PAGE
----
Today, the name Ersa, in conjunction with the world's largest product range in soft soldering technology and 100 years of industrial experience, stands for innovation, know-how and the highest quality.
The art of soldering
In soldering, two metallic workpieces are joined with the help of molten metallic binding agents (solder), whereby the melting point of the solder is always lower than that of the metal to be joined. If it is below 450 °C, it is called soft soldering, if it is above, it is called hard soldering. In welding, on the other hand, the metals to be joined are "united" materially by heating up to their own melting point. In soft soldering, the joints between the metals to be joined are usually filled with a tin alloy. However, so that it does not simply stick to the surface of the foreign metal after cooling, it has to dissolve it a little and absorb it into itself, i.e. form mixed crystals in the so-called diffusion zone. This art falls to tin. The remaining alloy components are responsible for the liquefaction of the solder and the mechanical stability of the joint.
A soldered connection consists of five layers:
Solid solution layer
Solid solution layer
Flux reaction during soldering on a printed circuit board while a solder wire with flux core was used
What it takes to solder - 5 factors that matter
Soldering iron / soldering station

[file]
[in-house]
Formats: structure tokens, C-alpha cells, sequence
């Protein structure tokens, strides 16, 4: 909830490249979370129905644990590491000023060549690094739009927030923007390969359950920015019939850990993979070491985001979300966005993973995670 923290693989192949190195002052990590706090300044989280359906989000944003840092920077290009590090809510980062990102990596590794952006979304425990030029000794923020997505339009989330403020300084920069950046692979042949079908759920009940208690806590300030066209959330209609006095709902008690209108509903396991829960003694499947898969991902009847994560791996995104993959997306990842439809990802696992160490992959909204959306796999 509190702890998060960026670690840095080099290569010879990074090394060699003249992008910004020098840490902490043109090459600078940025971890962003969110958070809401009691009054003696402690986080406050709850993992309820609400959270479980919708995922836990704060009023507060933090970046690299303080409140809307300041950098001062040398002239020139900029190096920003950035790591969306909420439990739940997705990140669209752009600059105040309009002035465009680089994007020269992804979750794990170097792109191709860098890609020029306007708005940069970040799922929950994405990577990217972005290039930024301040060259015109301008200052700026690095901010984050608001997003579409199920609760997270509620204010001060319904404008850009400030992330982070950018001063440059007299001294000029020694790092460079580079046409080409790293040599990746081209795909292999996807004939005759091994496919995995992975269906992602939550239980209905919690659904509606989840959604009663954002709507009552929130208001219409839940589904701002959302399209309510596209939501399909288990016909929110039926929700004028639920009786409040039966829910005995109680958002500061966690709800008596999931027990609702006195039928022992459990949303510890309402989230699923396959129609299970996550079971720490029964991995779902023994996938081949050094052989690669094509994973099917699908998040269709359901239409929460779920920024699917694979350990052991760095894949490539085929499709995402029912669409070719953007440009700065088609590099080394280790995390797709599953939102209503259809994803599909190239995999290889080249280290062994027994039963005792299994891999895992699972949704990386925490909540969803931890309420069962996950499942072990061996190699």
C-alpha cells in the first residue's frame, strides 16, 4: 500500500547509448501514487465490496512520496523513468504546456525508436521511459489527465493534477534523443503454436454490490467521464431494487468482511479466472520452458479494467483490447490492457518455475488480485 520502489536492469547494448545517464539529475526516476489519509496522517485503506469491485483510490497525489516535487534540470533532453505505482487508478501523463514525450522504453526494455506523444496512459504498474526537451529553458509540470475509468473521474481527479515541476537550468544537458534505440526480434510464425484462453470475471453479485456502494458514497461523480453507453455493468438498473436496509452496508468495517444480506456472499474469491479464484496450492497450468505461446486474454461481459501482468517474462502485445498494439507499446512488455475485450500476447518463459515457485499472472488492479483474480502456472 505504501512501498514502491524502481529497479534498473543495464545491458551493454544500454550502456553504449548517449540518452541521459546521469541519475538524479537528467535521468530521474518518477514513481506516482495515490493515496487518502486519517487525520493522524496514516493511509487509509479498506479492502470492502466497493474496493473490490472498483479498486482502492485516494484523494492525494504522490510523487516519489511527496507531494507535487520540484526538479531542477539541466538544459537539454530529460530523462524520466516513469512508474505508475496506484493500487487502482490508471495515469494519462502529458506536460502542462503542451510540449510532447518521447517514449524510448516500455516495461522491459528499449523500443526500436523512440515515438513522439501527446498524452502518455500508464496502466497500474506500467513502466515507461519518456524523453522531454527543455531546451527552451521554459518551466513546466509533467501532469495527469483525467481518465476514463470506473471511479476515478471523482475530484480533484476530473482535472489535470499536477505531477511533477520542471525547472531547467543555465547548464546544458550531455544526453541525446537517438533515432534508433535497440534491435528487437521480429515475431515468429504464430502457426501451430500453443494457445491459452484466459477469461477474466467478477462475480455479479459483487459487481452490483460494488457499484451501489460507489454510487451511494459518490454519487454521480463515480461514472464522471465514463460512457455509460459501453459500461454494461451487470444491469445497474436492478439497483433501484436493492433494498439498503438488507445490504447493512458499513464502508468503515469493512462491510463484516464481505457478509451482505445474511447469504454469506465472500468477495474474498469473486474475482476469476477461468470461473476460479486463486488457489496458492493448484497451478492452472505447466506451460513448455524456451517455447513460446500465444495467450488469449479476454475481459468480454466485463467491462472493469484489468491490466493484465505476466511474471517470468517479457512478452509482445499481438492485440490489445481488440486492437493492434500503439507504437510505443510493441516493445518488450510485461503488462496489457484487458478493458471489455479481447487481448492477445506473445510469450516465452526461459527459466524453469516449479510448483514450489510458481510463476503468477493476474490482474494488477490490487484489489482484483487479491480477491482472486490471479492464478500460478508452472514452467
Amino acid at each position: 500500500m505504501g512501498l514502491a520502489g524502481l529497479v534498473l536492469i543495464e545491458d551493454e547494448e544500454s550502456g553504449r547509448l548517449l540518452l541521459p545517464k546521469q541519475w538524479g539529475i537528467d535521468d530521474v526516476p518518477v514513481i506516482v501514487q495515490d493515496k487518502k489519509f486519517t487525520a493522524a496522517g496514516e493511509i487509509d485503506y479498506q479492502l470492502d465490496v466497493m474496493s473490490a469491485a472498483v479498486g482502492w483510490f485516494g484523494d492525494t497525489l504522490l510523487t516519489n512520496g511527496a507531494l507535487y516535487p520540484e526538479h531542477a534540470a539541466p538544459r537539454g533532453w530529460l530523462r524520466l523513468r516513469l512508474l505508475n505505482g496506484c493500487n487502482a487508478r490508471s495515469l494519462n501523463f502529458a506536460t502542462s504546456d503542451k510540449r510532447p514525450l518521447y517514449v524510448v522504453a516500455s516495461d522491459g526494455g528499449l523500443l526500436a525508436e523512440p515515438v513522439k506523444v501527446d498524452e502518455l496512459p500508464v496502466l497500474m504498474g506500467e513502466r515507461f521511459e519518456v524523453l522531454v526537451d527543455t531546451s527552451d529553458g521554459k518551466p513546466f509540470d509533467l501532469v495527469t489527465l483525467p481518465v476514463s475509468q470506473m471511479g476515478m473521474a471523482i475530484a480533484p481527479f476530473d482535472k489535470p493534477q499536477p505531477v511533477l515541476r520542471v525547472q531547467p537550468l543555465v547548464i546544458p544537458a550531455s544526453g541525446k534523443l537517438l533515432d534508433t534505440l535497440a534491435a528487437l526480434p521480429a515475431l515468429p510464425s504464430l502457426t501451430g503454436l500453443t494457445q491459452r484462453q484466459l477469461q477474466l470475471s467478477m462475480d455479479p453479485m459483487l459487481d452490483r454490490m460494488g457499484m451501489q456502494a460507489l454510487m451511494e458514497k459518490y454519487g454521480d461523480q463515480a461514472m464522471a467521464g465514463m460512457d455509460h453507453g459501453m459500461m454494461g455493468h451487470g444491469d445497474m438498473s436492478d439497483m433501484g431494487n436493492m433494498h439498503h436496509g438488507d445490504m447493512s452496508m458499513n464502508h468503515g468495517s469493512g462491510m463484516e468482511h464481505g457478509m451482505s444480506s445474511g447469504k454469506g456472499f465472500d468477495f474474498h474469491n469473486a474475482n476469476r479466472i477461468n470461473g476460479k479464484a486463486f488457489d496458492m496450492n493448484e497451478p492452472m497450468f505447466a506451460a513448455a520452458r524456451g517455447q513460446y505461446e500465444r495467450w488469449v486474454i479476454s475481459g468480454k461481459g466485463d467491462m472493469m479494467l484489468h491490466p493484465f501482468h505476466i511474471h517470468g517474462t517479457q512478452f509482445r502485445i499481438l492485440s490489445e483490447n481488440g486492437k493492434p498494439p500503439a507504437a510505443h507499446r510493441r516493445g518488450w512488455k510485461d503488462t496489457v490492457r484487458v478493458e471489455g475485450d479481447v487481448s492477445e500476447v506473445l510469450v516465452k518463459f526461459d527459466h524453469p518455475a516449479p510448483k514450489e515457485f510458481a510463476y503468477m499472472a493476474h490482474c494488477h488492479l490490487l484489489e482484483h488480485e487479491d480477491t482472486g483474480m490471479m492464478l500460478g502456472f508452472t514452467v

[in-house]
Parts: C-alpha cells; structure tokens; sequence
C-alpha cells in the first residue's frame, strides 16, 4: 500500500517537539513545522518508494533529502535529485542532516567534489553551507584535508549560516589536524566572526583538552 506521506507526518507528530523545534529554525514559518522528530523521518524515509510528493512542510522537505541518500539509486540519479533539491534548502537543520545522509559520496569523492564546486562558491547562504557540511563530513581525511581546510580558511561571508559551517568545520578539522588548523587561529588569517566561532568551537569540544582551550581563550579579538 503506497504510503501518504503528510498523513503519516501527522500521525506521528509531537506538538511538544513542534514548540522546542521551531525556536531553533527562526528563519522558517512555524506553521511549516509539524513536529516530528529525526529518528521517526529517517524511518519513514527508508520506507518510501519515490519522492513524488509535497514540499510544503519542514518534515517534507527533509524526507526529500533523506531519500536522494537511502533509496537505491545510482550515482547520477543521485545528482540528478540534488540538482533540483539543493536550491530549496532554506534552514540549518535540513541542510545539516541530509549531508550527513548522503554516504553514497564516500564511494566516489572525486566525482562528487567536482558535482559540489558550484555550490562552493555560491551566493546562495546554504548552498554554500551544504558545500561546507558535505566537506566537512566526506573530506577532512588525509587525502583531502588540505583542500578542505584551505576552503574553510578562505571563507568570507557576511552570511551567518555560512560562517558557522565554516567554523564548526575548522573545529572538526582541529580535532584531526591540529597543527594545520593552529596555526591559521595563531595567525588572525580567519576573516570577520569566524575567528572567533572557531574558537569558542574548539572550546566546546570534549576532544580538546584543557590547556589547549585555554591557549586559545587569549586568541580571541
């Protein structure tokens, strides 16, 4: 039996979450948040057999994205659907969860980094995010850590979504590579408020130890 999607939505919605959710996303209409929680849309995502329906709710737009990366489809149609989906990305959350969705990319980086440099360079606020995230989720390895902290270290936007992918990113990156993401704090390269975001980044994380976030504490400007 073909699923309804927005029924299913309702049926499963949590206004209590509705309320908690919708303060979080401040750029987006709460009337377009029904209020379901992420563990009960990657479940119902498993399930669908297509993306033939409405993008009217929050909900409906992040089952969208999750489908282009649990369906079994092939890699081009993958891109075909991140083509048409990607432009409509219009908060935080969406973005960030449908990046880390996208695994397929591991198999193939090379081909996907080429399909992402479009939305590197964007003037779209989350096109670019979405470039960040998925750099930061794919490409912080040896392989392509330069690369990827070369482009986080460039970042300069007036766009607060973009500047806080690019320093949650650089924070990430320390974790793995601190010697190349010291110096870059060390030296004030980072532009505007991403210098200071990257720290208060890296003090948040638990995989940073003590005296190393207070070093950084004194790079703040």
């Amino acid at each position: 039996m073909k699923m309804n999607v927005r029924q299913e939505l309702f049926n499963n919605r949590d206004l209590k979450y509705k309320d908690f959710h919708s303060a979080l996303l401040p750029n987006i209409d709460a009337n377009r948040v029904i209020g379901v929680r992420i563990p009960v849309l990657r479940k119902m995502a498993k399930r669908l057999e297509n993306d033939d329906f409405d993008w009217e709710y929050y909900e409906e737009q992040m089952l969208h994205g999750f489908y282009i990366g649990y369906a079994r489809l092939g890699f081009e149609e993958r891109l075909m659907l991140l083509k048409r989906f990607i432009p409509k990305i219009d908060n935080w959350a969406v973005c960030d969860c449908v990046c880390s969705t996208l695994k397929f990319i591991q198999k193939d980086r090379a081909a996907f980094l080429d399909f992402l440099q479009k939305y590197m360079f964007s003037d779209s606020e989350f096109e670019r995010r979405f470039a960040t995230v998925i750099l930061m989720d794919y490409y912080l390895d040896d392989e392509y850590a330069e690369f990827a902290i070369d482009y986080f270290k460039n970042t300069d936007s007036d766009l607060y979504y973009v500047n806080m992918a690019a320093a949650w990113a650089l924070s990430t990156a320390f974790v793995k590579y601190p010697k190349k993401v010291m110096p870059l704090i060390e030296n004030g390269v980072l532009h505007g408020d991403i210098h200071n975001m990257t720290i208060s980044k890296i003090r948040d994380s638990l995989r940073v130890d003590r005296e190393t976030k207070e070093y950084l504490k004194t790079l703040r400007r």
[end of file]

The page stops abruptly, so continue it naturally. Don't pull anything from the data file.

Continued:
Safe and clean working environment
Soldering iron / soldering station
Heat is required to melt the solder. Supplying it is the task of the soldering iron (e.g. Ersa Soldering iron or gas soldering iron).Depending on the solder joint and the solder used, temperatures of 200 - 450 °C are required. For fine electronics, the usual temperature is between 250 and 375 °C.
In order to have the right temperature for every soldering purpose, the heat output of the soldering iron as well as the efficient transfer of heat to the soldering joint is decisive. Either choose one that is within the desired temperature range or opt for an adjustable soldering station.(Ersa soldering stations). These devices allow consistent soldering quality in different applications by precisely controlling the soldering tip temperature to a desired value.In such a device, the detection of the peak temperature should be precise and the heating should be fast and powerful in order to avoid the risk of overheated or cold solder joints when soldering.